The survey presented here was a capstone of two years of development of a completely unmanned mapping system, capable of providing high-resolution data of the seafloor. The system can communicate with the operator located at any place in the world, with the AUV component worked autonomously according to the predefined plan.
The mapping system described here is an excellent example of the comparison between the mapping capabilities of surface and underwater vehicles. It also proves the capability of combining different AUV and USV systems in one complex survey campaign, which can also be realized with no human presence in the survey area.

Supplementary Materials

The ArcGIS online App is available here: https://gebco-nf-alumni.maps.arcgis.com/apps/webappviewer/. The App allows accessing the bathymetric surfaces and imagery data produced during the processing of data collected during the survey described here. A compilation of bathymetry data of European waters, used at the preparatory stage for the survey and utilized as the background data for the map, can be accessed from the EMODnet Project website: https://www.emodnet-bathymetry.eu/. EMODnet grid is a part of the global bathymetric compilation, the result of the GEBCO project. The newest grid, produced within the Seabed 2030 project is accessible here: https://www.gebco.net/.

Author Contributions

Conceptualization, R.W., H.S., R.F., Y.Z., N.T., and K.Z.; methodology, A.P., B.S., C.W., and Y.Z.; software, A.B., E.B., W.D., M.S., S.S., and M.E.A.-M.; validation and formal analysis, A.B., E.B., W.D., M.S., S.S., and M.E.A.-M.; resources, R.W. and W.D.; data curation, A.B., E.B., W.D., M.S., S.S., and M.E.A.-M.; writing—original draft preparation, K.Z., Y.Z., and A.B.; writing—review and editing, A.B. and R.W.; visualization, K.Z., A.B., E.B., W.D., M.S., S.S., and M.E.A.-M.; supervision, Y.Z. and K.Z.; project administration, R.W. and J.R.; funding acquisition, R.W., H.S., and R.F.; USV design, B.S.; and survey plan and operation, A.P., B.S., M.S., C.W., T.K., I.R., and K.Z. All authors have read and agreed to the published version of the manuscript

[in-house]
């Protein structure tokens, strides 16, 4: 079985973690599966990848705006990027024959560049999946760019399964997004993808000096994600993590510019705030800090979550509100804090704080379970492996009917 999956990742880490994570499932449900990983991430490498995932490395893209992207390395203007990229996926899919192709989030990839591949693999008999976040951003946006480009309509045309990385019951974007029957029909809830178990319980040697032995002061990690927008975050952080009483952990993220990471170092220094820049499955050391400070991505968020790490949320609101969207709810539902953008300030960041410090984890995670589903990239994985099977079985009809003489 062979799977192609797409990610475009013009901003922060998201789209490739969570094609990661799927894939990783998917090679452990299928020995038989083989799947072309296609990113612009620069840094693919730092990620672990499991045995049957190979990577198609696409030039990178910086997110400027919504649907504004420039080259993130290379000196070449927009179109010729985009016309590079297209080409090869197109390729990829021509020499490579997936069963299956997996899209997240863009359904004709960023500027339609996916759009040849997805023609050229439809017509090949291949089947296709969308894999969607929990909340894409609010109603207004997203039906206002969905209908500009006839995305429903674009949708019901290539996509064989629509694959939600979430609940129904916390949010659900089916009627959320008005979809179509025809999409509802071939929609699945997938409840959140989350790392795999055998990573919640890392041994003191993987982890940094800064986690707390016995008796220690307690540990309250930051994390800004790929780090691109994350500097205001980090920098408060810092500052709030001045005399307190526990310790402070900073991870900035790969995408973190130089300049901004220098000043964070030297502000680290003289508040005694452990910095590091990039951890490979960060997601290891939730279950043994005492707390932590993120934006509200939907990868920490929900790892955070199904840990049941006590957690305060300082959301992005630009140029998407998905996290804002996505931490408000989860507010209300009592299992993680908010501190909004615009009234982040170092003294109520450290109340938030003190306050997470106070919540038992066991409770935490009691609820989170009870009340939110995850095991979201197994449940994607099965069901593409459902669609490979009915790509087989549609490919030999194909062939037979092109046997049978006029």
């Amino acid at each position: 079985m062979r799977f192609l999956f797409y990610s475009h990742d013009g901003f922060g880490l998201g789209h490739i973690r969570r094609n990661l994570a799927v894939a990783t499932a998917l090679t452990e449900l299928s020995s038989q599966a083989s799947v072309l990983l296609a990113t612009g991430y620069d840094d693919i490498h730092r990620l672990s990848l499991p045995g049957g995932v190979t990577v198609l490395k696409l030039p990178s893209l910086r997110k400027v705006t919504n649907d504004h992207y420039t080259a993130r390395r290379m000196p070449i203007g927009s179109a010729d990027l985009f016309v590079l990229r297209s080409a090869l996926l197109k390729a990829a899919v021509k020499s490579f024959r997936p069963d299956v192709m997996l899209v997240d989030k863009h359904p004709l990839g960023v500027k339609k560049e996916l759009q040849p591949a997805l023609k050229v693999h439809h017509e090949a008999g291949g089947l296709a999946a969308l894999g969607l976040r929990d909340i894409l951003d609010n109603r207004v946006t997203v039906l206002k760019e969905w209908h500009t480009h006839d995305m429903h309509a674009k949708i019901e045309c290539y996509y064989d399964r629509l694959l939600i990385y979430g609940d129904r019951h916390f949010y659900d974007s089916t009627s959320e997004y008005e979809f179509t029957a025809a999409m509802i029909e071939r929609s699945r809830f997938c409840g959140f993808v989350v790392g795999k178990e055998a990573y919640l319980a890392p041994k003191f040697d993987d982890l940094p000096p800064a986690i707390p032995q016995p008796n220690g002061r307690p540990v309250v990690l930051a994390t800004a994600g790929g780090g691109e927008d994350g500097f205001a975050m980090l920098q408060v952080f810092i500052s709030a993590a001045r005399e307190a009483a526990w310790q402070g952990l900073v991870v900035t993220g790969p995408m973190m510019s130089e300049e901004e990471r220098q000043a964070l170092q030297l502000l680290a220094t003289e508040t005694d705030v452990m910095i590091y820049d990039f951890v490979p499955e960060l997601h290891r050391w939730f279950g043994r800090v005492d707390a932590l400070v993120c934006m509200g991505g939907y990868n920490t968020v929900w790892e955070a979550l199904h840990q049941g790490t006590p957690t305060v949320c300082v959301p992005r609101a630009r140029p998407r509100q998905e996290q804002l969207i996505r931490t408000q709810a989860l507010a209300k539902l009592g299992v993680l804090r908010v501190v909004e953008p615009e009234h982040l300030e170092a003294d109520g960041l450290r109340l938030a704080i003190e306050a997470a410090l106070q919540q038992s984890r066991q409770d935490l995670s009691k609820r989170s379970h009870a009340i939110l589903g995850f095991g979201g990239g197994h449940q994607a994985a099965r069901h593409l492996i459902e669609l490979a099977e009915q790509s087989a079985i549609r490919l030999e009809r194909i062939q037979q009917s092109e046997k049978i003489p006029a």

Funding

This research was funded by the Nippon Foundation and conducted under the supervision of the University of New Hamphire.

Acknowledgments

The authors, members of the GEBCO-NF Alumni Team, the winning team of the Shell Ocean Discovery XPRIZE, want to express the deep gratitude to the Nippon Foundation for the extensive support during the whole period of preparation to the unusual seabed mapping survey, presented in the paper. The participation in the competition and final mapping over the Hellenic Trench would not be possible without the support and expertise of the Center of Coastal and Ocean Mapping/Joint Hydrographic Center at the University of New Hampshire. The authors also would like to thank XPRIZE Foundation for the challenge idea and all the team’s industry partners for their participation at the various stages of the system composition, testing and seabed mapping. This includes Kongsberg Maritime, Hushcraft Ltd., Ocean Floor Geophysics, Teledyne Caris, Earth Analytics, OmniAccess, Shipowners’ Club, and ESRI. The authors would like to honor the GEBCO-NF Alumni Team member and adviser Robert Anderson, who sadly passed away in 2019. His enormous experience and the great combination of passion and common sense contributed a lot to this work.

Conflicts of Interest

The authors declare no conflict of interest. The founders had no role in the design of the study; in the collection, analyses, or interpretation of data; in the writing of the manuscript, or in the decision to publish the results.

Abbreviations

The following abbreviations are used in this manuscript:
AUVAutonomous Underwater Vehicle
USVUnmanned Surface Vessel